A similar dynamic is happening in our gospel reading for today.  Our reading is set in the context of the story of Nicodemus. Nicodemus is a leader among the Jews.  He comes to Jesus to test Jesus, like a good Pharisee would do to a fellow Rabbi. He wants to know if Jesus is actually from God.  So, Jesus tells Nicodemus that “no one can see the kingdom of God without being born from above.” Jesus of course it talking on a different plane than Nicodemus and Nicodemus gets confused. Jesus is talking about spiritual birth, and Nicodemus doesn’t recognize that.  It is difficult for Nicodemus to understand that Jesus is teaching about the Kingdom. So Jesus, referring to the story from Numbers says: “Just as Moses lifted up the serpent in the wilderness, so must the Son of Man be lifted up, that whoever believes in him may have eternal life.”  Jesus is telling Nicodemus the very same thing that God told the Israelites long ago: “Trust me.” God sent his Son just like the bronze serpent in love in order to bring life rather than evil, darkness, sin, and fear. But we must trust that God loves us and cares for us. And so Jesus speaks to Nicodemus some of the most profound words from scripture: “For God so loved the world that he gave his only Son, so that everyone who believes in him may not perish but may have eternal life.”  Here is your Greek lesson for today. The Greek word pistis which is translated as “believes” is John 3:16 does not mean intellectual ascent to some knowable fact like what it means in English.  The Greek word pistis means “trust.”  “For God so loved the world that he gave his only Son, so that everyone who trusts in him may not perish but may have eternal life (may have life to the fullest).”  Trust – trust in God is what Jesus is seeking from Nicodemus, just like God was seeking trust from the Israelites who were wondering in the wilderness. 

Do you know what the most common commandment in the Bible is?  Three-hundred and sixty-five separate times throughout the Bible, from Genesis to Revelation, God says, “Do not be afraid.” This is the most common commandment throughout all of scripture.  The constant challenge before humanity is the challenge to let go of fear and to trust God and who we are in him. We need to learn that we are not our fear. When we let our fear define us, we forget our true identity as a beloved children of God and we lose our way in life, just like the Israelites wandering in the dessert.  We become scared and start doing things not freely, but because of the fear of what might happen to our lives. When we live in fear, we live in sin and darkness. Our worlds close in. Our sight become narrow. Our decisions become selfish. We forget the needs of the whole human family. We forget our values as Christians to live in light and love.  We forget that God is walking beside us to direct our paths. But when we make space for God in our lives and begin to listen to God’s loving voice, we can begin to orient ourselves to God’s perfect love which drives out sin and fear and darkness.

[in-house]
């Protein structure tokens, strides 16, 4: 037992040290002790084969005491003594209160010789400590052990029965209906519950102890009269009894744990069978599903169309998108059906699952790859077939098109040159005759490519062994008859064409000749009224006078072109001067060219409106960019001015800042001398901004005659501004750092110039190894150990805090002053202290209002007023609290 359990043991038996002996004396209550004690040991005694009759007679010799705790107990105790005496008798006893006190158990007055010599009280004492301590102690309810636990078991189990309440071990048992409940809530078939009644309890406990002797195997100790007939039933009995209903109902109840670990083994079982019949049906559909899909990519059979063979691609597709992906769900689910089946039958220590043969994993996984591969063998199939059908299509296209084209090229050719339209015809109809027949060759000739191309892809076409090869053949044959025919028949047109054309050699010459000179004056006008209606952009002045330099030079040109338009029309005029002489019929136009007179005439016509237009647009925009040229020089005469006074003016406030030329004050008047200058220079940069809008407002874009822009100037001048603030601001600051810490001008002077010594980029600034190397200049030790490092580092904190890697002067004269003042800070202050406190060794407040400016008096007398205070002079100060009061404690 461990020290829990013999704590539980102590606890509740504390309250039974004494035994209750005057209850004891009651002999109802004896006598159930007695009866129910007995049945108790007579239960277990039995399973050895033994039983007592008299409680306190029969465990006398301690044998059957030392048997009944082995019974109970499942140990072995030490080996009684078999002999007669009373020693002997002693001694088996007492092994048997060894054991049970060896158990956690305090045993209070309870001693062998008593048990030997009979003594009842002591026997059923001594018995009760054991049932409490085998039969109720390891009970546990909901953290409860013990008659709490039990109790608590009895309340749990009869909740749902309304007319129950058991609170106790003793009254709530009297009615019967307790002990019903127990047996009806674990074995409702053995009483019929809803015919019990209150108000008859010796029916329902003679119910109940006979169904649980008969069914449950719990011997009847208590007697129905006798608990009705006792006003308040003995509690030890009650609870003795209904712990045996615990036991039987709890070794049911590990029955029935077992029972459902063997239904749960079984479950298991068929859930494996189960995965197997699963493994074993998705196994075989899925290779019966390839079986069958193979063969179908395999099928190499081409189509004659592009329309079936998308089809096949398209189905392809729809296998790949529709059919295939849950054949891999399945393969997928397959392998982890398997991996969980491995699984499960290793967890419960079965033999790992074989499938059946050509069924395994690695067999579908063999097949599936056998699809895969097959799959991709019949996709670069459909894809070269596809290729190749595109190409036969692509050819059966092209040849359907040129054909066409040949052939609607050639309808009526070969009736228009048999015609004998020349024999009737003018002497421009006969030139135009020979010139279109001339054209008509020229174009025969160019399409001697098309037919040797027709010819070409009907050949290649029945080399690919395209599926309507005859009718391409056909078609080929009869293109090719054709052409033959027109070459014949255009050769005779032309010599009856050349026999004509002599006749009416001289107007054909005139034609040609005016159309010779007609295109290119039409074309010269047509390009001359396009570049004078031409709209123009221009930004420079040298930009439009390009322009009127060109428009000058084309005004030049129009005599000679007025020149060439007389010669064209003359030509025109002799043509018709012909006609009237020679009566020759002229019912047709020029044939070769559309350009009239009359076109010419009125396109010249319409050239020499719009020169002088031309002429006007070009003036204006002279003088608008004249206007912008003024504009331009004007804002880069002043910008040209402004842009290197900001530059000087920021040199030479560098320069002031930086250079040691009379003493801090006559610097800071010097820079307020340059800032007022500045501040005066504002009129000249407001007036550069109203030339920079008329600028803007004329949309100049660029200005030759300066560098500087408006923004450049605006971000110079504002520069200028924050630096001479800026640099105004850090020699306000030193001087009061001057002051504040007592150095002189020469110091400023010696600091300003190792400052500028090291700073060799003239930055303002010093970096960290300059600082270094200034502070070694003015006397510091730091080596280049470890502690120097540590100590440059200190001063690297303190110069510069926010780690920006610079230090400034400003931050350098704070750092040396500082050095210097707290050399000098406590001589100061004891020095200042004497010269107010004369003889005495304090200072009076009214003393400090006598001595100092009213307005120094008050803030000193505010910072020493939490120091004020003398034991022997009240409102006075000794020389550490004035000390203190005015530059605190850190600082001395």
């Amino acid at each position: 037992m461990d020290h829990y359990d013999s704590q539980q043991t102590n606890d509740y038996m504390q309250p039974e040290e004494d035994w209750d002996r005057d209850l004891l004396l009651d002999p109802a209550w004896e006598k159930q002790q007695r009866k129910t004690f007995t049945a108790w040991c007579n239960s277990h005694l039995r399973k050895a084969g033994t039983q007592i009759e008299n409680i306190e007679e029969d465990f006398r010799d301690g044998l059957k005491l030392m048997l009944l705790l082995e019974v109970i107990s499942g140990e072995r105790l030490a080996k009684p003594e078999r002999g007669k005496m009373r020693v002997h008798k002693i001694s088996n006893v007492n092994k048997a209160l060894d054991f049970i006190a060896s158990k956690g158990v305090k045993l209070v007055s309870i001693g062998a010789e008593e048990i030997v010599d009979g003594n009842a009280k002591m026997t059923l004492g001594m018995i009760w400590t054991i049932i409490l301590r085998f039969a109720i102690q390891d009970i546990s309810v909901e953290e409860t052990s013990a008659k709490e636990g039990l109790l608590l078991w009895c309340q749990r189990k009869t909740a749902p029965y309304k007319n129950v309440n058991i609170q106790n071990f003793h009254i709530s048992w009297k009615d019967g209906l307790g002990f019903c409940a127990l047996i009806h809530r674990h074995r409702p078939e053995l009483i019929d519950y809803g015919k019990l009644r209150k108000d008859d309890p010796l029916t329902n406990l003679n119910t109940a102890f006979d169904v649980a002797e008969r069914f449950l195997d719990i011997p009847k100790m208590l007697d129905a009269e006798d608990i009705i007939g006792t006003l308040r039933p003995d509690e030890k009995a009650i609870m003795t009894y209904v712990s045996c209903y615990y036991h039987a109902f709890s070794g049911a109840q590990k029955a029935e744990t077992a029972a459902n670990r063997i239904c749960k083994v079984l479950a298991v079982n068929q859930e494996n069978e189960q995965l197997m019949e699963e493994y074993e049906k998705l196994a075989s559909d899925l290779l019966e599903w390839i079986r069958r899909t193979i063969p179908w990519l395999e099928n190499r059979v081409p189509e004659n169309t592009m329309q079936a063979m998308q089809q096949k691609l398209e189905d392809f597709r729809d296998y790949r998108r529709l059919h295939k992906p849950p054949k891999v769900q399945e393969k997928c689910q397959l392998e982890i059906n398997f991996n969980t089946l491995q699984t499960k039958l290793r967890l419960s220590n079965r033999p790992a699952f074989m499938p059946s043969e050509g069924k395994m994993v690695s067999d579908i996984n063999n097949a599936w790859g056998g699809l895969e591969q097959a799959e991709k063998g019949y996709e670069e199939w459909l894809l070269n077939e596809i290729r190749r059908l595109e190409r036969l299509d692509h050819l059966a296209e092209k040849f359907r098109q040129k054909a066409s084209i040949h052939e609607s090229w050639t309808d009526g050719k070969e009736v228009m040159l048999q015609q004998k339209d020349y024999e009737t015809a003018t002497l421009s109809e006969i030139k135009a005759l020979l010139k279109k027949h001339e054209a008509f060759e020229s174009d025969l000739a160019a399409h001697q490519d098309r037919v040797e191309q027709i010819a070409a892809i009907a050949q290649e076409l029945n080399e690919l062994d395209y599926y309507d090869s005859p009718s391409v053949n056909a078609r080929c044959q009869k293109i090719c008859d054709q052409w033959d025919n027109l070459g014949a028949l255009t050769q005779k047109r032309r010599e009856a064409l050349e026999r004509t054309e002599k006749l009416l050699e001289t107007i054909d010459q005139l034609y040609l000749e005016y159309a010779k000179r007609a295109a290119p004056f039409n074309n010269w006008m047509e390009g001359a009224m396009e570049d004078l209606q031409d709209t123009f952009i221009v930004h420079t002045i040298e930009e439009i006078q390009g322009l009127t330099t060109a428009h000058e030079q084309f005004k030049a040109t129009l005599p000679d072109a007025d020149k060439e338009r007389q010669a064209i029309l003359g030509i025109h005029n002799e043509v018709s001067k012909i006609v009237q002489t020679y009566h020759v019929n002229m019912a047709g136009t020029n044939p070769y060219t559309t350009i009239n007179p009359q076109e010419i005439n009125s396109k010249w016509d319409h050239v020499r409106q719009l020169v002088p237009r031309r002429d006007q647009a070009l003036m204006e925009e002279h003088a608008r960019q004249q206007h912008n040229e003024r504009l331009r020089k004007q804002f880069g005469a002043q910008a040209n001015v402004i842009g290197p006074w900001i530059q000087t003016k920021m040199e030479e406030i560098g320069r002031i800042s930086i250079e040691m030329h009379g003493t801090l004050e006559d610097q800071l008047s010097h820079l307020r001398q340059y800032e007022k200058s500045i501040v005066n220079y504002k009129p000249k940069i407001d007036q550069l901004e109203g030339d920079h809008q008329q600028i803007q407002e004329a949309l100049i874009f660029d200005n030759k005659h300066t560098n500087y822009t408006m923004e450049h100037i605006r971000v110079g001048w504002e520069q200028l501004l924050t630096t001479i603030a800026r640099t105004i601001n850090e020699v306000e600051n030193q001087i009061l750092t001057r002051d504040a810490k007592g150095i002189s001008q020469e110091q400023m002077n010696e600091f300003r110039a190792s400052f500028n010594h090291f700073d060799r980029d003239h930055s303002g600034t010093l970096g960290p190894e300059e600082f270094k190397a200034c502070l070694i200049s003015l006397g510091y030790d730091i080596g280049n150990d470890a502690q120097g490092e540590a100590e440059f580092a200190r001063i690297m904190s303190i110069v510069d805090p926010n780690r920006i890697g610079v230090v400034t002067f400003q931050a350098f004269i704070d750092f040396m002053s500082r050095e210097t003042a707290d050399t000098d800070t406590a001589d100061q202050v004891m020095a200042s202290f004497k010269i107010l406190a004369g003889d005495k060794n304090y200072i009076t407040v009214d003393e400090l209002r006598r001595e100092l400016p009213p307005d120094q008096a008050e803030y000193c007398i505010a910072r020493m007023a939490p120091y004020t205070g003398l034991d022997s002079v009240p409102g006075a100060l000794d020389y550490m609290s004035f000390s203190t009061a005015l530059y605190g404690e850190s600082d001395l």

Perhaps giving up fear might be a good Lenten practice for some of us. Disciplines like prayer, journaling, and meditating are helpful ways to work through our fears and to learn to trust in God.  For some of us, going to AA, therapy, or to our local PCPs might help as well. For all of us, a healthy dose of the facts are important too. I am especially aware of the need to get accurate facts concerning the Coronavirus.  There is so much bad information out there that just spreads undue fear. In Bishop Mayer’s statement on the Coronavirus, he says, “Good information is a powerful way to combat fear. With the coronavirus and widespread news of a possible pandemic, good information is vital.” Prayer, support groups, education…all of these things are important aspects of learning to trust in God when we are afraid.   More than anything, what is helpful for me is to remember God’s immeasurable love for us. Moving from fear to love is necessary not just for each of us individually, but for the survival of the human family. If we continue to focus on our many fears – our fear of terrorists, our fear of viruses, our fear of refugees, our fear of immigrants, our fear of no longer being the strongest and wealthiest nation on Earth, our fear that social security will disappear, our fear that the government is completely corrupt – we will never know what is means to find life.   We cannot continue to operate our society out of fear. Fear leads people to take guns into schools, to demonize people who are different than we are, to live without compassion for those who are hurting, to operate out of darkness rather than life. It is possible to move from fear to love, from death to life, from stagnation to rebirth, from living as rivals to living as people of God who belong to one human family.   Our gospel reading today assures us not only that this is possible, but it is our way our life as followers of Christ.  Today, let us choose the way of love rather than the way of fear. Let us journey to the heavenly places of the Kingdom of God and embrace life by embracing love.  Because it is indeed perfect love that drives out fear. God is calling to you: “Do not be afraid.”